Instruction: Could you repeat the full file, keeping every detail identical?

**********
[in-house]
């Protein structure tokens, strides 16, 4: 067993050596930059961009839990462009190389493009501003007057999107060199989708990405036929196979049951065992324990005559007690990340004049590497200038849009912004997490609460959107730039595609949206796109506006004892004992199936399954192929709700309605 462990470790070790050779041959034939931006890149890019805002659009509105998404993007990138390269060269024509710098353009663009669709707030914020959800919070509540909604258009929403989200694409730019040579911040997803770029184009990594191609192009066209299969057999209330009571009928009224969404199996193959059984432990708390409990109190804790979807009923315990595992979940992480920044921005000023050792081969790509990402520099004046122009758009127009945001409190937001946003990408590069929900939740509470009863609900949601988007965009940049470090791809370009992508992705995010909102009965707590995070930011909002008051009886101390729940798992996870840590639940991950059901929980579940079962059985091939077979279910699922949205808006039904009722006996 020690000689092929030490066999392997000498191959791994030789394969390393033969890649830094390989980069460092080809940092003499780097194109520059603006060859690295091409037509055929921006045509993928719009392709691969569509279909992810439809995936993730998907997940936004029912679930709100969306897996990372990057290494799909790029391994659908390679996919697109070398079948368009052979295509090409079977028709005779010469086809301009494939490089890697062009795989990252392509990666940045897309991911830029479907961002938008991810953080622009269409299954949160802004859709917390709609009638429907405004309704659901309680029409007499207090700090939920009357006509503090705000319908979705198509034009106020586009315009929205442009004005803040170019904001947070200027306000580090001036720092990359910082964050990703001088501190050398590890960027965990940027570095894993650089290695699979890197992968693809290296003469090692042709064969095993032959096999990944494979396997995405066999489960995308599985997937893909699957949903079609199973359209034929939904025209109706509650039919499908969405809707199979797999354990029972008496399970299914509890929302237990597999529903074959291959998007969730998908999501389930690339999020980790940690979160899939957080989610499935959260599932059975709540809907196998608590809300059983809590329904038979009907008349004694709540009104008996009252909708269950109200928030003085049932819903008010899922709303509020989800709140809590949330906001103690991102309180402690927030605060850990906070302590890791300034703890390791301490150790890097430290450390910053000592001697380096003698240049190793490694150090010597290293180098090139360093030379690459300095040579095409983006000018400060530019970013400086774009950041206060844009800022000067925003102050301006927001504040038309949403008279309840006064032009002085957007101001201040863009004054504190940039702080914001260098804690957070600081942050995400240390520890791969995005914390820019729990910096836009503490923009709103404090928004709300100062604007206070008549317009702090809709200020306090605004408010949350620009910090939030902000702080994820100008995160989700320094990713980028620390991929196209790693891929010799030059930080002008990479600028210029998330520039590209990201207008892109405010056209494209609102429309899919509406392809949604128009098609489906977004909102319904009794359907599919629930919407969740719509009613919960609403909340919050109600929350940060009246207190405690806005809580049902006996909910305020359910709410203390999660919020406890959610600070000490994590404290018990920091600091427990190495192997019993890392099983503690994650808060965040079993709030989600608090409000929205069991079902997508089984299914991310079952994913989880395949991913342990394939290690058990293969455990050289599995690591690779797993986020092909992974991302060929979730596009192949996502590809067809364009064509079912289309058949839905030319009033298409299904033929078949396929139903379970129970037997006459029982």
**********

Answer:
[in-house]
């Protein structure tokens, strides 16, 4: 067993050596930059961009839990462009190389493009501003007057999107060199989708990405036929196979049951065992324990005559007690990340004049590497200038849009912004997490609460959107730039595609949206796109506006004892004992199936399954192929709700309605 462990470790070790050779041959034939931006890149890019805002659009509105998404993007990138390269060269024509710098353009663009669709707030914020959800919070509540909604258009929403989200694409730019040579911040997803770029184009990594191609192009066209299969057999209330009571009928009224969404199996193959059984432990708390409990109190804790979807009923315990595992979940992480920044921005000023050792081969790509990402520099004046122009758009127009945001409190937001946003990408590069929900939740509470009863609900949601988007965009940049470090791809370009992508992705995010909102009965707590995070930011909002008051009886101390729940798992996870840590639940991950059901929980579940079962059985091939077979279910699922949205808006039904009722006996 020690000689092929030490066999392997000498191959791994030789394969390393033969890649830094390989980069460092080809940092003499780097194109520059603006060859690295091409037509055929921006045509993928719009392709691969569509279909992810439809995936993730998907997940936004029912679930709100969306897996990372990057290494799909790029391994659908390679996919697109070398079948368009052979295509090409079977028709005779010469086809301009494939490089890697062009795989990252392509990666940045897309991911830029479907961002938008991810953080622009269409299954949160802004859709917390709609009638429907405004309704659901309680029409007499207090700090939920009357006509503090705000319908979705198509034009106020586009315009929205442009004005803040170019904001947070200027306000580090001036720092990359910082964050990703001088501190050398590890960027965990940027570095894993650089290695699979890197992968693809290296003469090692042709064969095993032959096999990944494979396997995405066999489960995308599985997937893909699957949903079609199973359209034929939904025209109706509650039919499908969405809707199979797999354990029972008496399970299914509890929302237990597999529903074959291959998007969730998908999501389930690339999020980790940690979160899939957080989610499935959260599932059975709540809907196998608590809300059983809590329904038979009907008349004694709540009104008996009252909708269950109200928030003085049932819903008010899922709303509020989800709140809590949330906001103690991102309180402690927030605060850990906070302590890791300034703890390791301490150790890097430290450390910053000592001697380096003698240049190793490694150090010597290293180098090139360093030379690459300095040579095409983006000018400060530019970013400086774009950041206060844009800022000067925003102050301006927001504040038309949403008279309840006064032009002085957007101001201040863009004054504190940039702080914001260098804690957070600081942050995400240390520890791969995005914390820019729990910096836009503490923009709103404090928004709300100062604007206070008549317009702090809709200020306090605004408010949350620009910090939030902000702080994820100008995160989700320094990713980028620390991929196209790693891929010799030059930080002008990479600028210029998330520039590209990201207008892109405010056209494209609102429309899919509406392809949604128009098609489906977004909102319904009794359907599919629930919407969740719509009613919960609403909340919050109600929350940060009246207190405690806005809580049902006996909910305020359910709410203390999660919020406890959610600070000490994590404290018990920091600091427990190495192997019993890392099983503690994650808060965040079993709030989600608090409000929205069991079902997508089984299914991310079952994913989880395949991913342990394939290690058990293969455990050289599995690591690779797993986020092909992974991302060929979730596009192949996502590809067809364009064509079912289309058949839905030319009033298409299904033929078949396929139903379970129970037997006459029982």